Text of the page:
"Ask me how I got here," he demanded, his smoky voice leveled with that edge of self-importance, an inflection of all that repressed anger. For her? For this situation? She couldn't tell. That more than anything was what had her unnerved.
"Michael …" was all she could say. Her throat had constricted. Her fingertips were tingling. A warning furled at the base of her spine, too late to do her any good. Her heart began beating faster, thumping harder, and it was as familiar as breathing, this internal reaction to him and every surprise he ever settled her with. Every table ever turned. Every detour ever taken.
She still stood frozen in the wide entryway, shocked—and not so shocked—to see him sitting there across the room, calm and confident as if he had all the time in the world and had been waiting for her to return with unerring patience. As if he weren't nervous at all. And why should he be? She was the one whose oh-so secure sanctuary had just been infiltrated by the enemy. Even if this particular operative was definitively a gray area of said adversarial status.
"Nikita," he stressed, jaw locked. Her eyes flicked down to the inordinately-large automatic assault weapon resting in his lap. His hand was curved lightly over the barrel. Unmoving. "Ask me how I got here."
That syrupy stretch of changing track—adapting, realigning her reality—ended. Motion popped back into a natural pace and she inhaled. Moving with deceptive ease, she resisted the instinct to tense amidst danger and simply prowled into the room, carefully constructing her facial expression into neutral territory.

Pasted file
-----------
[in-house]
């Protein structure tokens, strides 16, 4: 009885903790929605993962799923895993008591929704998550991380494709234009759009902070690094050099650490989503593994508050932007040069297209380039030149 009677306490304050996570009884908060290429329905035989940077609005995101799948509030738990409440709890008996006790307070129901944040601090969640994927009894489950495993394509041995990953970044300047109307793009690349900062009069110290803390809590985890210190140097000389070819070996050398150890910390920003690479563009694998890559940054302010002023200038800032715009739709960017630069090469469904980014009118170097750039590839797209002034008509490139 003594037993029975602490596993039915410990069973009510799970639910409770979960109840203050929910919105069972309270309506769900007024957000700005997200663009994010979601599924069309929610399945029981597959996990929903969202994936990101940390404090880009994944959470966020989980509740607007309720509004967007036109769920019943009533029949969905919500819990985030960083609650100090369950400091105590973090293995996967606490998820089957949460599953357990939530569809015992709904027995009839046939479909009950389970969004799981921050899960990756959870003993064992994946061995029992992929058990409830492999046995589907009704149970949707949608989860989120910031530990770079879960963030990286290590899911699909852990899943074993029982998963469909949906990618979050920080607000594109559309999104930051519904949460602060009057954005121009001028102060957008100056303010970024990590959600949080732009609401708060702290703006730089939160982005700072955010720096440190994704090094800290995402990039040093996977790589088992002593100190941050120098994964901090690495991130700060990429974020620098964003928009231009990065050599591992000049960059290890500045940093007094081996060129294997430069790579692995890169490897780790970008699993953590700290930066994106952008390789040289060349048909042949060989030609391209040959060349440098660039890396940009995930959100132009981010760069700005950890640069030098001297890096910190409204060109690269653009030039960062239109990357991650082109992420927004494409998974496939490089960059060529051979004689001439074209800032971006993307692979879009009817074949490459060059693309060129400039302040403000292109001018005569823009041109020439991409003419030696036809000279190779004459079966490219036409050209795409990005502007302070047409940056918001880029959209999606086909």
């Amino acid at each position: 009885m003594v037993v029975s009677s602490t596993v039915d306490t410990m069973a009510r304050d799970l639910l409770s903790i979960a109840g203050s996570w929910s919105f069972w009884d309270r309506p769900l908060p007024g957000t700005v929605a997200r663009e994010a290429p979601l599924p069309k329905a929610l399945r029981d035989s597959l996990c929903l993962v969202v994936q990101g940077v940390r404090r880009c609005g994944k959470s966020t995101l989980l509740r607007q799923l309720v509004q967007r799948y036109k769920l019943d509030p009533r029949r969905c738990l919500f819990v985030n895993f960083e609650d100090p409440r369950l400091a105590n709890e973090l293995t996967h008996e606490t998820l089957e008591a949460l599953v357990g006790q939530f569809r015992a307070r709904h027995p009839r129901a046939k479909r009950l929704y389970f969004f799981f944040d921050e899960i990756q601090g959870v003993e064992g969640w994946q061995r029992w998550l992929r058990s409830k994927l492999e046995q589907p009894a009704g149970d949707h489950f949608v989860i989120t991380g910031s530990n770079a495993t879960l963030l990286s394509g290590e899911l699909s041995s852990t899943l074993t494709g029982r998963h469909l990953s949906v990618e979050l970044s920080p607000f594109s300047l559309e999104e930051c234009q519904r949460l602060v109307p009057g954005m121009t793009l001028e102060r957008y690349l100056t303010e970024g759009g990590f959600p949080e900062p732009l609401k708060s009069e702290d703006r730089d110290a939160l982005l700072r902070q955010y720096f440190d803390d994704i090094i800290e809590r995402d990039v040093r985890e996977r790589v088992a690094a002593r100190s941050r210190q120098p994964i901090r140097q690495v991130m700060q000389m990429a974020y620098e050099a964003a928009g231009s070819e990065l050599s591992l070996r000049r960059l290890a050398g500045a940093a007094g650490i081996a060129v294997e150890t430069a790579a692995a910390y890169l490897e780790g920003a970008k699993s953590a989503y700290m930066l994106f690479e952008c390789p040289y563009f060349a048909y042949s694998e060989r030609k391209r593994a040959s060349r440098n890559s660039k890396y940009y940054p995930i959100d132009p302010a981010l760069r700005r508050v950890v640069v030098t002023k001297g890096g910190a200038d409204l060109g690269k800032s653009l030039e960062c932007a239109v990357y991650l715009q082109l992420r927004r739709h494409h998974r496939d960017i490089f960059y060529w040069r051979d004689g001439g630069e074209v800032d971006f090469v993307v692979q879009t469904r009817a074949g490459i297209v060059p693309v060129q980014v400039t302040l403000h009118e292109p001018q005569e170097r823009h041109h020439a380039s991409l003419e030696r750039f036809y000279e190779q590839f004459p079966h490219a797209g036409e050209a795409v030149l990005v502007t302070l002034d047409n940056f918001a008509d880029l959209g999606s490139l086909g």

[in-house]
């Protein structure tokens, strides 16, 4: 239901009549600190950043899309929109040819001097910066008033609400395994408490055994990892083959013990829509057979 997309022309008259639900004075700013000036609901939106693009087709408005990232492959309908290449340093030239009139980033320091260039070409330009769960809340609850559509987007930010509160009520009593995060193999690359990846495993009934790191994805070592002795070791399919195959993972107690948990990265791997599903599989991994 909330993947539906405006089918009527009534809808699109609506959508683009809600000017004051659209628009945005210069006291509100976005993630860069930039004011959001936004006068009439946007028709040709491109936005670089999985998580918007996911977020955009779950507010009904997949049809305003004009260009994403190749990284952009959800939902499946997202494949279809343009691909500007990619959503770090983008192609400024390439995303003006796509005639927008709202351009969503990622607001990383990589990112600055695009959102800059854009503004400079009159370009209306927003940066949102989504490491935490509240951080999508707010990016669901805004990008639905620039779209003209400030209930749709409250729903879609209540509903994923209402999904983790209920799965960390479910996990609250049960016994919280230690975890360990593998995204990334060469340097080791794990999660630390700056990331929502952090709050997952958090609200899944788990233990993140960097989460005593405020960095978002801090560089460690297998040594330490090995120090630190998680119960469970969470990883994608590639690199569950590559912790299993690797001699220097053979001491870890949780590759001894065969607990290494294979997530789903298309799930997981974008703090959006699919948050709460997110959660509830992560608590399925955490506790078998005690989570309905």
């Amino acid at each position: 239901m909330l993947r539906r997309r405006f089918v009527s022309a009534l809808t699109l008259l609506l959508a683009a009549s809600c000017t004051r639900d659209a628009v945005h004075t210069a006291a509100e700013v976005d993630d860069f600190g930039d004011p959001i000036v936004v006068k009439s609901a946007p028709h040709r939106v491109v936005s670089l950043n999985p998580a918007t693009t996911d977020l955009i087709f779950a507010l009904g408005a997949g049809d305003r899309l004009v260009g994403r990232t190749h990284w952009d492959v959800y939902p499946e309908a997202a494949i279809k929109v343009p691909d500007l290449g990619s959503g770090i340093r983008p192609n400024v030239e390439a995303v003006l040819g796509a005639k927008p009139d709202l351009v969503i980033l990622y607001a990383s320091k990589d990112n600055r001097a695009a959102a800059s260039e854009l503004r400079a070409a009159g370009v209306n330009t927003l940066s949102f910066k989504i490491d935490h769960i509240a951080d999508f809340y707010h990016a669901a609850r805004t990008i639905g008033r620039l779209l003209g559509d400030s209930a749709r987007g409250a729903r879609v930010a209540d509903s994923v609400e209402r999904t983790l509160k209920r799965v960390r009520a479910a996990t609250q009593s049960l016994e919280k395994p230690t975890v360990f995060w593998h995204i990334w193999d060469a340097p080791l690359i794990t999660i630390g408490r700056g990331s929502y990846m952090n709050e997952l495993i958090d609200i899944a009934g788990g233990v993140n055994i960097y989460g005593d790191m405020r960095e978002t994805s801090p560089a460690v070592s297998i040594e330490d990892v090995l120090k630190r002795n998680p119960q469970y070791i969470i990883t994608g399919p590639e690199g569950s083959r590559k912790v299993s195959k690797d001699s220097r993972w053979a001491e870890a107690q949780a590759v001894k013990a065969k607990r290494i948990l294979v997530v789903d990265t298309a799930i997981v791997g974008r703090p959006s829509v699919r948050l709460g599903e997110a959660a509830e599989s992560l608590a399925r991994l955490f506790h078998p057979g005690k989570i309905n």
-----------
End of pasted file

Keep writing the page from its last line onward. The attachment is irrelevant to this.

"Does it matter?" she wanted to know. If he had shared with Division, he wouldn't be alone. Percy wouldn't have permitted it. When he merely cocked an eyebrow, she gave a soft sigh of surrender. "How did you get here, Michael?"
With an abrupt fluidity that made her hesitate, he swung to his feet. "I've changed my mind." A few swift paces to his right brought him to her central workstation. Without meeting her curious gaze, he lifted the assault weapon, dropped it onto the desktop, and turned his back, facing the floor-to-ceiling window lighting the loft.
The blunt thunk of impact filled her ears with a note of finality.
"Changed your mind about what?" she let herself ask, after releasing an imperceptible breath of relief. Her feet brought her forward, venturing deeper into the vastly vacant room, unable to stop herself from drawing near. "Michael?"
"This," he retorted sharply, and whirled back to meet her advance. "I was …" Words failed him for a difficult instant. Frowning, he shook his head—at himself, at her, at them, at the world. Frustration seeped from him, disintegrating his normally cool demeanor, fraying the façade. "What's the point, anymore? Our pattern has been more than well-established. We both know how it's going to end."
Though uncertainty coiled in the pit of her stomach, Nikita's lips twitched into a small smirk, lighting her dark eyes as she tilted her head at him. "Yeah, but what else are we going to do?"
For the first time since standing, Michael focused his attention in on his target, and the hard edge to his gaze made her sober. "I'm tired," he confessed, though his tone was more accusing than anything else. "This game? It's over. I'm done."
"No, you're not."